Day 121, July 15, 2020

Artifacts of the Pandemic

Today's Soundtrack: Steve Gadd Band, Jazz San Javier 2019

The other day I read an article in the New York Times about how museums were starting to collect artifacts from the pandemic (I'm not sure this is the right article, but it was similar). One of the artifacts was someone's daybook that tracked all the cancellations after the person fell sick with Covid-19. 

A blue heron in the distance.
The less optimistic part of myself started wondering if we should really be collecting artifacts of what life was like before the pandemic. Will we need to remember what it was like to dance in a room full of strangers? To shout and whistle at a band? To embrace someone you just met? Or to invite a friend to taste a bite of something off your plate? What things did we navigate with such ease that will be different moving forward? 

I remember after engaging in college debates about arming campus police and the accompanying studies of school shootings, the accompanying trainings of how to respond, I then went to a large rock concert in Boston on the harbor. I don't go to large rock shows very often anymore, so it was a fun rollicking show (Living Colour, Dinosaur Jr., and Jane's Addiction) held in the Rockland Trust Bank Pavilion, I think. A wonderful setting on the harbor that felt like a festival with the strange myriad of aging former misfits and other odd fellow humans who rarely intermingle except in settings like this. It was marvelous and fascinating, but through it all I was hypersensitive to the size of the crowd, the vulnerability of a pavilion on the harbor, and how hard it was to turn off that awareness and just enjoy the music. My head was stuck thinking about tragedies and trainings.

Luckily, I was able to tamp down my thoughts enough to enjoy the show, and I got to shake Vernon Reid's hand after their set and say, "Mr. Reid, that was awesome!" That was pretty cool.

In today's paper there was news about promising progress on a vaccine. That seems like the first glimmer of good news about the virus that we've had in quite some time. Larger scale testing may happen by October, and who knows, perhaps by this time next year (or sooner) we will be lining up for shots instead of nasal swabs. But, I imagine it will take some time for us to get used to trusting our environment again. The freewheeling nature of humanity may allow some of us to revert to our reckless ways, but for others of us, it may take longer. Or perhaps, the advent of a vaccine will unleash a hedonistic bacchanal that has been pent up for however long it will be by then.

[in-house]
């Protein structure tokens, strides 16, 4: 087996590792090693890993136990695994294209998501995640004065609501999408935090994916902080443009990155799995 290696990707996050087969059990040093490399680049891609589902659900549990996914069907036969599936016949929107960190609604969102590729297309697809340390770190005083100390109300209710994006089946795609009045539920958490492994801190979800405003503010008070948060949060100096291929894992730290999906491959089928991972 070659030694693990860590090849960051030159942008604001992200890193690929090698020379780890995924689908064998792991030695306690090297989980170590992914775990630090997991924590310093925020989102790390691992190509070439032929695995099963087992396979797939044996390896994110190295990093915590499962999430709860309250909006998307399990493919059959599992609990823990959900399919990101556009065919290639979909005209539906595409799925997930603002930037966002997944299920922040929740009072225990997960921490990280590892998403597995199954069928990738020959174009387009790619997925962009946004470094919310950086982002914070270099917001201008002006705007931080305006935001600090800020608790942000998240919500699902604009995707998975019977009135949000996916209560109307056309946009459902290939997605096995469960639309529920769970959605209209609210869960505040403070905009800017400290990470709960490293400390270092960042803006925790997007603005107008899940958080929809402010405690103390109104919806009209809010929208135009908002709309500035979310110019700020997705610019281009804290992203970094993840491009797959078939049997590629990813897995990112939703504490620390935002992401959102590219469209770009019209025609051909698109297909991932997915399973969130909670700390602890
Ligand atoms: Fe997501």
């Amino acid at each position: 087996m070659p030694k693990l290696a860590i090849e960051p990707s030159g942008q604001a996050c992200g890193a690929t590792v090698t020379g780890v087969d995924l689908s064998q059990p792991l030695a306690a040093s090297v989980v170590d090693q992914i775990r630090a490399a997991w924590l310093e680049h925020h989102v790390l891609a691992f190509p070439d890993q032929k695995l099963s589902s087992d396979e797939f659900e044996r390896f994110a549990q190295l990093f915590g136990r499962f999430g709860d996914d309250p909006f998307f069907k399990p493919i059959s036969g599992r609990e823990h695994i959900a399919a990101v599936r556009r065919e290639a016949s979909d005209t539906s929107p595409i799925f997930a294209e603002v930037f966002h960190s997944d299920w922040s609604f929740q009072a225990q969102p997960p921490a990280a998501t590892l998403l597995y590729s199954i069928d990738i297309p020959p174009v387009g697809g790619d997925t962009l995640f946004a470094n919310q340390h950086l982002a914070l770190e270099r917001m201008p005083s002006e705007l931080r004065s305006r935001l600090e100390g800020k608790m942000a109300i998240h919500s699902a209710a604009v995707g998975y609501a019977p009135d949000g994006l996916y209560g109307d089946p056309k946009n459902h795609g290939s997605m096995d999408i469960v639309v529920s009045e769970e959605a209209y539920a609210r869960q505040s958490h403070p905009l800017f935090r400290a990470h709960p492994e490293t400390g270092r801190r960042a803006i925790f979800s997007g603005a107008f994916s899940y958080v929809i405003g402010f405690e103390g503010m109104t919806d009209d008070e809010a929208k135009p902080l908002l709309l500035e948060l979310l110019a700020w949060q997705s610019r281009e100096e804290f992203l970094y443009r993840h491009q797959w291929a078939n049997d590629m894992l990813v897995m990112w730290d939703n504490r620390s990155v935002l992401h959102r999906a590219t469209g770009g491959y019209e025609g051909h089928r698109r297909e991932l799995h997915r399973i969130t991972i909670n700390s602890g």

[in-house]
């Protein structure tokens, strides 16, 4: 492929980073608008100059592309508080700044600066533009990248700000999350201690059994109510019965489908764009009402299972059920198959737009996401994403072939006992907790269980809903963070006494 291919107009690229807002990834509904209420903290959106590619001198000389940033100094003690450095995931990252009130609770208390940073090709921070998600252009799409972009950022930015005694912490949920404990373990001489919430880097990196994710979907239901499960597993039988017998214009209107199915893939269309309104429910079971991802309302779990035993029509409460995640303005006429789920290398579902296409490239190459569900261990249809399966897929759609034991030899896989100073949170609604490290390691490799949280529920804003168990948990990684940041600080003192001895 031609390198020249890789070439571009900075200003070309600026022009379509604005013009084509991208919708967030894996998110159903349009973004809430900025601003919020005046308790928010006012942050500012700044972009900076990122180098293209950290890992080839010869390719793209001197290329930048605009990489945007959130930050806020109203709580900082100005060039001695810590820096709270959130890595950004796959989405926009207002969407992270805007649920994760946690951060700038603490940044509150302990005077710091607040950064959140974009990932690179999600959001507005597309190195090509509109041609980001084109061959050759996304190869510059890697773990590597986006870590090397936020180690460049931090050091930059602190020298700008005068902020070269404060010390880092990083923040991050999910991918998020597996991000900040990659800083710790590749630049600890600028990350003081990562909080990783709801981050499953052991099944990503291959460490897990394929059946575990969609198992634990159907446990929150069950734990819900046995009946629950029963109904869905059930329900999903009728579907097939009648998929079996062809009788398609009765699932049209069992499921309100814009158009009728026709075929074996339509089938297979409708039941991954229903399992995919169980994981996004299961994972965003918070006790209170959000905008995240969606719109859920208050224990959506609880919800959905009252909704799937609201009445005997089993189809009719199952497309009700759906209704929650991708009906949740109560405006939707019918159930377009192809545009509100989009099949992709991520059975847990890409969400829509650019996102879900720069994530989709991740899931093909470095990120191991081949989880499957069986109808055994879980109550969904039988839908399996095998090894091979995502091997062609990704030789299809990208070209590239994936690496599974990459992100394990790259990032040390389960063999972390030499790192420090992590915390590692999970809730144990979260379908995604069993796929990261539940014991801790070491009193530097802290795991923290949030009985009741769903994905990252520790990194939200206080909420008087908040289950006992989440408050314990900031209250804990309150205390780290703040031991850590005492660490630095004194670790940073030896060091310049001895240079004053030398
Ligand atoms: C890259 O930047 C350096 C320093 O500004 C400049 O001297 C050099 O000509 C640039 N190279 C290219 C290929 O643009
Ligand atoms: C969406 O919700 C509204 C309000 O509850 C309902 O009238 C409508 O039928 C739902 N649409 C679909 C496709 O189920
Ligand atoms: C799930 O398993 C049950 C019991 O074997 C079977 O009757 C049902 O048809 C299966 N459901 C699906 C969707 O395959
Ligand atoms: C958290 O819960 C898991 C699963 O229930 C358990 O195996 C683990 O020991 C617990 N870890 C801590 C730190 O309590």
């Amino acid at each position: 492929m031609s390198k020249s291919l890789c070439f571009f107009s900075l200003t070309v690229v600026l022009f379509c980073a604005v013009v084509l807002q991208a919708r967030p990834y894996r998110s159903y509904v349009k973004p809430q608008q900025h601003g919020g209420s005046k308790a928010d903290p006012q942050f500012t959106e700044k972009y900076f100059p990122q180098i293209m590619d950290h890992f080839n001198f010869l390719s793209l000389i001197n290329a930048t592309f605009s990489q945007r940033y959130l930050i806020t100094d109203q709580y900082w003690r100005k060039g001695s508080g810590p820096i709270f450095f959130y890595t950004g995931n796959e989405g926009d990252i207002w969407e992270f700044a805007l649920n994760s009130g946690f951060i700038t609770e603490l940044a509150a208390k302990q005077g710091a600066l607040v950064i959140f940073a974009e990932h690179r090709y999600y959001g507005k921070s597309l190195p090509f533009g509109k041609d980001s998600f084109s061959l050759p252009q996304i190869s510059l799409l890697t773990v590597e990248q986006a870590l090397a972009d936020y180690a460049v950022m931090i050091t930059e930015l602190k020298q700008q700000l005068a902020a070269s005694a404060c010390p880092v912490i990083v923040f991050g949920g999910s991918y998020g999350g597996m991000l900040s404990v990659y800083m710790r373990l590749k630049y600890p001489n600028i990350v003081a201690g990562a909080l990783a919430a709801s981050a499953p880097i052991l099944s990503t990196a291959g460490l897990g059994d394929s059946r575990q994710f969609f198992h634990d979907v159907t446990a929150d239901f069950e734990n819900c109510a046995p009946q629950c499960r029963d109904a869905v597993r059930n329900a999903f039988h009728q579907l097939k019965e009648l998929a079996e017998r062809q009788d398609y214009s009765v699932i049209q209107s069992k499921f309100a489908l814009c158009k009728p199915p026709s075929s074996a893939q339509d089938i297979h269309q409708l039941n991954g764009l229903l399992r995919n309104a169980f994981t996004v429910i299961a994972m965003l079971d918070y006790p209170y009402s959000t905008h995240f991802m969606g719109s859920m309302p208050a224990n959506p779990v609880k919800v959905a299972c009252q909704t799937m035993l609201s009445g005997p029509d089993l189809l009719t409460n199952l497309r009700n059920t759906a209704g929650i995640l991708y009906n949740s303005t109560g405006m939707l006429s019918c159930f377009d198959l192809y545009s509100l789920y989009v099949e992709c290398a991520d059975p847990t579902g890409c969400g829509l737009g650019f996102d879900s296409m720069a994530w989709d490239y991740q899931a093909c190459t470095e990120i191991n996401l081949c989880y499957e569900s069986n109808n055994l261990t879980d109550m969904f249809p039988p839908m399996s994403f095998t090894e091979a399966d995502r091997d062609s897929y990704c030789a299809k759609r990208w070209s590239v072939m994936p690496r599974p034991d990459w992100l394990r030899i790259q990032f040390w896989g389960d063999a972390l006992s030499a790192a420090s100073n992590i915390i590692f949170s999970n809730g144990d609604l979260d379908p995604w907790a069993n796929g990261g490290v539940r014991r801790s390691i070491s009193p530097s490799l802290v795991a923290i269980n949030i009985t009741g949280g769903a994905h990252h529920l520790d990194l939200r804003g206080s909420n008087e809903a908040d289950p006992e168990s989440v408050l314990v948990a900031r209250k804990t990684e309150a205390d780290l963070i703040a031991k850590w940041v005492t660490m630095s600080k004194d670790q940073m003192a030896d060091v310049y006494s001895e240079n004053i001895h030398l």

In some ways, I suppose it is a good thing to be reminded of the fragility of our existence. To be reminded of our mortality. I think as a creative person, the refrain for much of my life has been about what I will leave behind. But, I am enjoying the ethos my mom espoused that I wrote about last night, about what I will let go of... what gifts of love can I share with others? I think that is how I will heal when this is all done. That is so much more pleasing than trying to measure the obscure publications, recordings on obsolete media, and filled but unread notebooks.

So, maybe the artifact I would want to preserve after the pandemic is the desire for connection, the need for reflection. In part out of necessity, that has become a structured thing in my life, a priority, and isn't that a marvelous gift? I treasure the time I get to video conference with my parents, my kids, the chance to write and think back over the day, and of course it is always cool to watch Steve Gadd on the kit.

Stay healthy and be well,

Franklin enjoying the day.

From Our Friends:

From the Culture Research Network:

The Certificate in Creative Placemaking program is designed to grow and nurture leaders to help communities heal, recover and become more resilient through creative placemaking. Produced by New England College and The National Consortium for Creative Placemaking, it has helped professionals and academics grow their careers, start consultancies, get funding for projects, or otherwise further their missions.   Please join us for an information session today, July 14 at 12 pm eastern or 6 pm eastern.  To learn more or register, please go to:

From ACE Engage:

[Plenary Webinar] DACA and Dreamers: A Conversation with Jose Antonio Vargas and President Mildred García of the American Association of State Colleges and Universities (AASCU). Join García and Jose Antonio Vargas, Pulitzer Prize-winning journalist, author of the best-seller Dear America: Notes of an Undocumented Citizen, and a leading voice for the human rights of immigrants, generously supported byFidelity Investments

From The Key podcast:

Episode 13: Equity and Higher Education Policy
The pandemic has exposed and worsened equity gaps in higher education. To help grasp the scope of the challenge and how colleges are trying to close the gap, we spoke with Michelle Asha Cooper, president of the Institute for Higher Education Policy. We also spoke with Kim Cook, executive director of the National College Attainment Network, about doubling federal Pell Grant awards and other policies she'd like to see enacted.

From Academic Impressions:

Create a Culture of Cross-Campus Open Dialogue
July 16, 2020 | Virtual Training
Learn how to engage your toughest critics to build a culture of cross-campus dialogue and belonging.

From Campus Technology:


  1. Hey Leo, I'm just dropping in to let you know that when I think about gifts the pandemic has given me, one of the things on my list is this blog! I've enjoyed reading some of these stories, musings, and reflections so much. Thank you for writing them and sharing them.

    1. Thank you for reading, Jen! I hope you are doing well and hanging in there.


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